I Love You, Barbara: A Tribute
I knew it wouldn’t be easy but how do you pay tribute to the love of your life— your soul mate—the mother of your children—a woman who never gave up and fought trauma and illness for the last 27 years of her life as a champion, in a few short paragraphs.
Barbara’s final breath came in our home late Saturday—a place she loved and was so proud of. Barb had a knack of creating beauty with her handmade decorative pillows, her wall designs, her color schemes. She was a master.
Not many people can say they took their intended spouse to a high school prom. I was fortunate to have that opportunity and three years later in 1965, Barbara Marks became Barbara Gross.
Barbara loved to read and toil in her garden. Her interests were never really local, yet, she often attended firehouse dinners and other events to recognize my work.
Barbara taught for two years in the Carmel School District and was on the faculty when the George Fischer Middle School opened its doors in 1970. That year she became pregnant with our son Andrew and after he was born, Barbara took a hiatus from the classroom to become a full-time mom and housewife. Kim came along three years later and when our daughter began kindergarten, Barbara landed a job in the North Salem School District where she was employed as a reading teacher until her retirement last June.
In 1984, our lives changed forever, when Barb was involved in a horrific crash in North Salem. She suffered brain injury, was paralyzed, lost her speech, and almost died.
After spending weeks in intensive care and months at a rehabilitation hospital, Barbara returned home and continued her work as a mom along with her teaching responsibilities.
In 2003, Barbara was diagnosed with pancreatic cancer—the kiss of death for most people. Barb underwent surgery and after months of treatments beat the odds and was cured. Last June after developing a sore throat that wouldn’t go away, squamous cell carcinoma was the diagnosis—a cancer that we were told was easily curable. Unfortunately, my love’s luck ran out. The dreaded disease metastasized in the lymph nodes. Once again Barbara refused to give up. She spent two agonizing months last summer in the hospital but gained enough strength to return home in late August. Life returned to almost normal through Christmas, but in January a case of double vision indicated the tumor had grown and was spreading. Back in the hospital for another five weeks until in mid-February, Barbara made the decision—no more treatments!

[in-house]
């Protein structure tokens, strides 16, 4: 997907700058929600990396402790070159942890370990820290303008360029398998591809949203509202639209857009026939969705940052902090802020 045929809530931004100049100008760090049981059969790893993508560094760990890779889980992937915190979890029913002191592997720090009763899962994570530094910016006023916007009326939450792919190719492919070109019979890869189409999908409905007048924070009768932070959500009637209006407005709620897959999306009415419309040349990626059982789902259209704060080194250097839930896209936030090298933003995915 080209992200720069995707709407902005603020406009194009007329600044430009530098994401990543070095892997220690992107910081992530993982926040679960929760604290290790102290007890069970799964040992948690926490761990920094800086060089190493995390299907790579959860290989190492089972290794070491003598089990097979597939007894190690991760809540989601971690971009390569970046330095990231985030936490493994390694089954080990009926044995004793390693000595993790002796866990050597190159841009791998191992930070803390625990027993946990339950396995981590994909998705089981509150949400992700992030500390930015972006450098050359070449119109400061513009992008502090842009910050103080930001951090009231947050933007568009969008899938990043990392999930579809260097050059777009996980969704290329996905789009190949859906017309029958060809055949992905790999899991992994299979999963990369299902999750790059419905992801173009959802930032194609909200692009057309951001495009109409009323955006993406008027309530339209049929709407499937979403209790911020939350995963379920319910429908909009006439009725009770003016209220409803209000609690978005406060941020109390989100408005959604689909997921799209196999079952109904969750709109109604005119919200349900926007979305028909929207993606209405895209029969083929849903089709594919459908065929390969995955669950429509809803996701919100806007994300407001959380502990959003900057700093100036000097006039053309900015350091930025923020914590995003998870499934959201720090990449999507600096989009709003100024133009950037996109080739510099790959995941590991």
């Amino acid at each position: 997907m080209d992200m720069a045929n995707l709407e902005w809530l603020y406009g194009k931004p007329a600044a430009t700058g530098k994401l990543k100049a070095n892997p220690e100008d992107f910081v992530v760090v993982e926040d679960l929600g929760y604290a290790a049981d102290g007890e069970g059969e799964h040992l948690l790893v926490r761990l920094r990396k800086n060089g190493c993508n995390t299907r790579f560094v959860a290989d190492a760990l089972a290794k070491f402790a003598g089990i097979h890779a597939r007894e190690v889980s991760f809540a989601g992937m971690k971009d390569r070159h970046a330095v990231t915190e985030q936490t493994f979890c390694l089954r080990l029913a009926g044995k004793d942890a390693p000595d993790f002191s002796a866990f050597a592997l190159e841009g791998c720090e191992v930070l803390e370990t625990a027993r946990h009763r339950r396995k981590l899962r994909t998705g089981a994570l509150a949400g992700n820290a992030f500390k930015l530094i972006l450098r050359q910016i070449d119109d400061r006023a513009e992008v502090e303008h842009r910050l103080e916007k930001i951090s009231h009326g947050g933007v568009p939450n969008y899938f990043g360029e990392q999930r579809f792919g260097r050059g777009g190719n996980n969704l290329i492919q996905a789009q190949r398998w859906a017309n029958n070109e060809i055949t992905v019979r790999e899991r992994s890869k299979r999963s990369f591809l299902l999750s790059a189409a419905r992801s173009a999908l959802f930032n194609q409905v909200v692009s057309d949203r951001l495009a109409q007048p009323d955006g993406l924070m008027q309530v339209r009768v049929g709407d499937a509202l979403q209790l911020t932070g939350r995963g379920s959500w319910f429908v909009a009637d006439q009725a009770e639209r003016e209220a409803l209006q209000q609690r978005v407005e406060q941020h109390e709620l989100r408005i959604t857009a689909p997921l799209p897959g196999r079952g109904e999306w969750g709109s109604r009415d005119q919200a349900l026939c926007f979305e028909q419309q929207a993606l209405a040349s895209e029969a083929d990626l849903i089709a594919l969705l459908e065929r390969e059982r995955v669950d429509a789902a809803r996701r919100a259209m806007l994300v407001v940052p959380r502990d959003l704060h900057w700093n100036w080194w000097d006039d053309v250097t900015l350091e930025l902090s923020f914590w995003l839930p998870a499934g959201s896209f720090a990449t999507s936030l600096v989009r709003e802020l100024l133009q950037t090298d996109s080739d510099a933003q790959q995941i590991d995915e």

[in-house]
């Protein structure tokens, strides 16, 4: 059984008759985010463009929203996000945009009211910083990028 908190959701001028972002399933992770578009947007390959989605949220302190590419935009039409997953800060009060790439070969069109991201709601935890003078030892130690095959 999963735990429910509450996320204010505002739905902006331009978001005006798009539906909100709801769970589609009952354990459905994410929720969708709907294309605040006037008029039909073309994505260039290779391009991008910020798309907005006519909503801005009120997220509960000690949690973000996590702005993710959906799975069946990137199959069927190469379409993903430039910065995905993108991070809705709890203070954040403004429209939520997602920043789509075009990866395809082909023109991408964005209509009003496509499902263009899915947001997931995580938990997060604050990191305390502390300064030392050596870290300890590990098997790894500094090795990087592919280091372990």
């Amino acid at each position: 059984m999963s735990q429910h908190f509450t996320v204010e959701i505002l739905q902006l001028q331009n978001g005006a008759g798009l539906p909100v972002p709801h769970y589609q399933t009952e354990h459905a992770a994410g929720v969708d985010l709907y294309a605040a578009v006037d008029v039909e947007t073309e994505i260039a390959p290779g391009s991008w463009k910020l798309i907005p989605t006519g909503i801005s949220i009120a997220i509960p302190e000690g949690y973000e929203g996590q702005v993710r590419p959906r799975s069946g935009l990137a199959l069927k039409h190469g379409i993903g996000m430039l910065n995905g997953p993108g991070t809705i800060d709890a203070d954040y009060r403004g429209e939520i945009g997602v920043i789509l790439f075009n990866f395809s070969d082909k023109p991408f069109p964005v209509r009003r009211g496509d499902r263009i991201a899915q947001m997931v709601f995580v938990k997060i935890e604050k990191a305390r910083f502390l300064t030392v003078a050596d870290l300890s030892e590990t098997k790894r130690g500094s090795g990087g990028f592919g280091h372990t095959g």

She returned home and with the love and caring of her family, close friends, and some of the finest practitioners affiliated with the Putnam Visiting Nurses group, Barbara was able to live out her remaining days in her home with Magoo (our Yorkshire terrier) at her side.
There are so many people to thank for their love, caring, and desire to help during our ordeal. Our daughter and son were always there as was my brother Henry, his wife Ginny, dear friends, Deborah, Anita and Joe, Marilyn and Martin, Sarah, Monica, Vinnie, Maria Elena, Loretta, Lynne, and Terri and the list goes on and on.
I can never begin to thank Barbara’s oncologist, Dr. Robert Cooper of Danbury, for his love and compassion—truly unique in the medical field.
Barbara relished the role of being a grandmother and we have been blessed with four wonderful grandchildren—Carter, McKenzie, Alex, and Juliette. Unfortunately the grandkids will only have distant memories of a woman who loved them more than anything.
I can’t imagine life going on without my Barbara—weekend breakfasts together, summer excursions to northern California riding along Highway One with the top down on a Sebring convertible, Thanksgiving feasts with the family, Christmas- Eve dinners with Anita and Joe and celebrating New Year’s eve with Dimmy and Al.
Barbara: You have been my rock. Everything I have accomplished I owe to you. I miss you and until we meet again, I love you. I will always love you!